How well are the national and state laws enforced?

For animals to benefit from stronger animal welfare laws, state and national governments need effective, well-funded enforcement mechanisms. Governments need sufficient numbers of trained officers and veterinarians to inspect breeding facilities several times a year (unannounced) as well as to follow up on reports of illegal unlicensed facilities. Law enforcement officers must be trained in recognizing and stopping animal cruelty, and judicial systems must be willing to prosecute, impose meaningful fines, and shut down inhumane facilities.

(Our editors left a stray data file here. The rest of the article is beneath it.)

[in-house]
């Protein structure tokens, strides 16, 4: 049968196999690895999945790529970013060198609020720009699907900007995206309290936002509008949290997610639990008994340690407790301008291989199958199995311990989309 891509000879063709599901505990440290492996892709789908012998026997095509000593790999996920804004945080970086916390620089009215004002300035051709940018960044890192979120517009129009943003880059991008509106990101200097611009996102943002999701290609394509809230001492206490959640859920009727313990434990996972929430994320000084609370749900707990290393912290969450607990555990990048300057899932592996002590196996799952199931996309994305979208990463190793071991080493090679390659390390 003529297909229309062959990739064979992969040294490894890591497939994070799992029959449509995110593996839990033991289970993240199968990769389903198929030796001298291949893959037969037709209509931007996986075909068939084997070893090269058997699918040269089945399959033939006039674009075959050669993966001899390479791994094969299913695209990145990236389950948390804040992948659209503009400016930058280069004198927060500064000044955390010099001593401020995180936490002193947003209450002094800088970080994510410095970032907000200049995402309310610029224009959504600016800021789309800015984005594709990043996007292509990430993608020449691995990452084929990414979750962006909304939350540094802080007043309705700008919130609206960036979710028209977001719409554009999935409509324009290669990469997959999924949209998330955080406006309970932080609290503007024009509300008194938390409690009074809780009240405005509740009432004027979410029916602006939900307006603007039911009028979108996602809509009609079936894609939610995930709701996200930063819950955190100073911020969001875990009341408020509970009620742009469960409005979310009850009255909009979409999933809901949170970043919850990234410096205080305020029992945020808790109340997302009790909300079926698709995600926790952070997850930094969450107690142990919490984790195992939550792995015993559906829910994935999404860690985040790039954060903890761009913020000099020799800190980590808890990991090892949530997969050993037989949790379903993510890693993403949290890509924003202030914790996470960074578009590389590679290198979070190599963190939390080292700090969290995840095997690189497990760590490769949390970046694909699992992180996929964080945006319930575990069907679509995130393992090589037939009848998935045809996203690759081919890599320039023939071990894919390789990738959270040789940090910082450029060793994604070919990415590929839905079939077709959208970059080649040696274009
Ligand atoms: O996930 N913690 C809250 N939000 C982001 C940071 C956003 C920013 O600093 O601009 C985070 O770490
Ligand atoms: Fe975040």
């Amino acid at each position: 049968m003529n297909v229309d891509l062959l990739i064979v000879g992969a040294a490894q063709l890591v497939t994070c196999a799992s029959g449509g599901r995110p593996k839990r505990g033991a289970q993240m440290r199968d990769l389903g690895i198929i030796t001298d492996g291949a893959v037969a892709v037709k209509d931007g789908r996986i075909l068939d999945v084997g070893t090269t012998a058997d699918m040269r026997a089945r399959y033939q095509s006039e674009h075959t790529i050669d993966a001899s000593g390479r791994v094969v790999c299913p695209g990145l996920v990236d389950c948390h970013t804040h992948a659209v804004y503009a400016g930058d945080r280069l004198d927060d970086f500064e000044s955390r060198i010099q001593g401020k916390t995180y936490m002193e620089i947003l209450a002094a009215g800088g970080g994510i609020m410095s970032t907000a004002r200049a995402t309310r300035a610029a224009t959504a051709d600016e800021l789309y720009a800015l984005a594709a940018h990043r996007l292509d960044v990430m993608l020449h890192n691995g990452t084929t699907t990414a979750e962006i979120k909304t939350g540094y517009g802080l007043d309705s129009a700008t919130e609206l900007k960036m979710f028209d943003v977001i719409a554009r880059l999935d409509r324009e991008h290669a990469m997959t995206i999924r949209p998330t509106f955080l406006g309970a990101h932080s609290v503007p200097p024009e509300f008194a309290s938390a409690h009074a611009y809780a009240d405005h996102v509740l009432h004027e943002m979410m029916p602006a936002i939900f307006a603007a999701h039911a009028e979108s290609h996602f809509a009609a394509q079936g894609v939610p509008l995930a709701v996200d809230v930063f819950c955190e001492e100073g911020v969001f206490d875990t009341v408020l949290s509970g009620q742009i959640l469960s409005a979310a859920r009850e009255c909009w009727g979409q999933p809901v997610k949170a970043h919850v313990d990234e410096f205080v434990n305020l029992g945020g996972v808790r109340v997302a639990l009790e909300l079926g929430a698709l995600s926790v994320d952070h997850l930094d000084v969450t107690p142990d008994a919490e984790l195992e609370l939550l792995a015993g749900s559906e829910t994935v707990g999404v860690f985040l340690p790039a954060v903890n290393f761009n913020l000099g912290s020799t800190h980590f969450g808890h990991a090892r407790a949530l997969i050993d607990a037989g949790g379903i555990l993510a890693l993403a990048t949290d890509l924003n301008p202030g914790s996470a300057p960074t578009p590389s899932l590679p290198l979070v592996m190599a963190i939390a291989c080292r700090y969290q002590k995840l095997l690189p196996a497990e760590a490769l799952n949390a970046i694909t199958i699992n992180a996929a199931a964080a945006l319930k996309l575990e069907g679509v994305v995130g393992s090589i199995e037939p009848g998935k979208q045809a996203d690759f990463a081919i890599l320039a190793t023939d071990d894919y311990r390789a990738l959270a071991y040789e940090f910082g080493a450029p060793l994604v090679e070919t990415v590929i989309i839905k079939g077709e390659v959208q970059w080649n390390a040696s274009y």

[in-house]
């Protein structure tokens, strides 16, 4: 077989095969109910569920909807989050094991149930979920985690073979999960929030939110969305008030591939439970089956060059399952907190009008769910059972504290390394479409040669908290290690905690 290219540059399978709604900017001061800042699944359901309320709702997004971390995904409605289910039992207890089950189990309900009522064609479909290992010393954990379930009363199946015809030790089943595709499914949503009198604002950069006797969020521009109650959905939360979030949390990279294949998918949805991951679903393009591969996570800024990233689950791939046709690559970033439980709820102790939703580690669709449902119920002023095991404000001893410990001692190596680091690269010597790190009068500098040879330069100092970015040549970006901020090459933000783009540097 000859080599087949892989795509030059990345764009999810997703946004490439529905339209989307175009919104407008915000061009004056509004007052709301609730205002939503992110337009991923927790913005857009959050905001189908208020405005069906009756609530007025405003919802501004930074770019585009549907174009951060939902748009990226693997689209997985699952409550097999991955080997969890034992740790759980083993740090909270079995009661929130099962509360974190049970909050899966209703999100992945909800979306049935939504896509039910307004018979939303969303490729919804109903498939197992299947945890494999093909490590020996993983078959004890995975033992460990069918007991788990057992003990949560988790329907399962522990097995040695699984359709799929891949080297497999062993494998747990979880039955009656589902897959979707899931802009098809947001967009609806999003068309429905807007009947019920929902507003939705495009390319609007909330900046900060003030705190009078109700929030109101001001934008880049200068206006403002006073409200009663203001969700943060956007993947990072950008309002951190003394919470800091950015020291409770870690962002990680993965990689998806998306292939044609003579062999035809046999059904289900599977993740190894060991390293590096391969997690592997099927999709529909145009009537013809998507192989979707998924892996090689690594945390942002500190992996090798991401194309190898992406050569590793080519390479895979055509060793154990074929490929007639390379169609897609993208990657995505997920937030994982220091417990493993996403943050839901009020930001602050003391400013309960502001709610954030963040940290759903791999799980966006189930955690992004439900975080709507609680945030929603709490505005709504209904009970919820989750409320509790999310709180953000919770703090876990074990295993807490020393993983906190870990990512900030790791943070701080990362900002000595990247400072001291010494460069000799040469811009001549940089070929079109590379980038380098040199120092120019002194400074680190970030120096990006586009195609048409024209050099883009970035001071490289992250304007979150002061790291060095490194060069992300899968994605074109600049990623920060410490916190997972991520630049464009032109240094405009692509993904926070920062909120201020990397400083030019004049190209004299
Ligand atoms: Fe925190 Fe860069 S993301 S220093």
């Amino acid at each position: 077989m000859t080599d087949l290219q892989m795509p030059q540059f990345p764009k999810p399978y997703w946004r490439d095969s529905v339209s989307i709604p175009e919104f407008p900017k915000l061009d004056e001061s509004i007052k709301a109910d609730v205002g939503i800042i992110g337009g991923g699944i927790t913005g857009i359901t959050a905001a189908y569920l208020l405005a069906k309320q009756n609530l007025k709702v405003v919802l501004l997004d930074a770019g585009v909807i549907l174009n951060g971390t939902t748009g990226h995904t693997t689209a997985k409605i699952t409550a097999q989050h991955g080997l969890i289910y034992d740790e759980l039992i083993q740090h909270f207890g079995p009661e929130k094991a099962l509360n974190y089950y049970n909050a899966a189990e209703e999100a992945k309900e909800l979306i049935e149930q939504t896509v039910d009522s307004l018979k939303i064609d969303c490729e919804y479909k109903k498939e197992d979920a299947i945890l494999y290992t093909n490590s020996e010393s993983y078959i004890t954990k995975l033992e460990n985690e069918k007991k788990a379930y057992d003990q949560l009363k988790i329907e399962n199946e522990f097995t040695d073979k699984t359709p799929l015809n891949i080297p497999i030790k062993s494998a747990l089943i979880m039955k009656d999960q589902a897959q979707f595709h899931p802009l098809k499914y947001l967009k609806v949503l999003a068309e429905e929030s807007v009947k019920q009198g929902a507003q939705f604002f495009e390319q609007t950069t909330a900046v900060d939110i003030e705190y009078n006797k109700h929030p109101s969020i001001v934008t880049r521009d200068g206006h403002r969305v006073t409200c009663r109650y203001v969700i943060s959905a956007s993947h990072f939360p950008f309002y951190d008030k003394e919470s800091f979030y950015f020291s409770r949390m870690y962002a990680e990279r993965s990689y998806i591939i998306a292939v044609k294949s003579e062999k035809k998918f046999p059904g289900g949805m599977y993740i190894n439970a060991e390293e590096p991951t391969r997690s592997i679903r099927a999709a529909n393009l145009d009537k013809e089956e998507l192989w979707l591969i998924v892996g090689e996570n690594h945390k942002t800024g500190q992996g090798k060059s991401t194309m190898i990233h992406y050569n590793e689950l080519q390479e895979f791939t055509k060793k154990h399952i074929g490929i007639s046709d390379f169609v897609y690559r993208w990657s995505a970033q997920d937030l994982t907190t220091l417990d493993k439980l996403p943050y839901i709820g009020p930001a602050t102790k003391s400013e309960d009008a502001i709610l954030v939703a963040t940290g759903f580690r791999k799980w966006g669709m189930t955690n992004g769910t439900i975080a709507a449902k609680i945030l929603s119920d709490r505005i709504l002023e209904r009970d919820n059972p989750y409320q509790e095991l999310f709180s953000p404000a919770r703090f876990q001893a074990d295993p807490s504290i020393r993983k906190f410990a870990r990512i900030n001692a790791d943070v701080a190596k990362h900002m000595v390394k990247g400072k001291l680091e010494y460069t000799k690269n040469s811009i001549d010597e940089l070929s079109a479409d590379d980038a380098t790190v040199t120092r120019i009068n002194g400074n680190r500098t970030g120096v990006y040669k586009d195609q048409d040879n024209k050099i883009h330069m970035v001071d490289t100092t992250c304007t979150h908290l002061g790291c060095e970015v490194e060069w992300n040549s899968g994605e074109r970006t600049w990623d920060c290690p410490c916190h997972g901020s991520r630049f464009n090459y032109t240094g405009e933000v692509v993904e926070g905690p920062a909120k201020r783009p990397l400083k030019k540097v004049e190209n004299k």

Well-meaning, but non-compliant breeders may be given second chances if it is shown that their non-compliance results from a lack of information or resources. But the chance to improve must be accompanied by the missing education and resources.

Unfortunately, both state and national agencies tasked with implementing animal welfare legislation are frequently understaffed or underfunded, and in some cases, inspectors and judges appear unmotivated to take animal welfare seriously. The challenge of animal protection advocates and government agencies alike is to secure resources for enforcement, cultivate an understanding of the importance of animal welfare amongst a broad range of stakeholders, and support breeders in the adoption of more humane practices.

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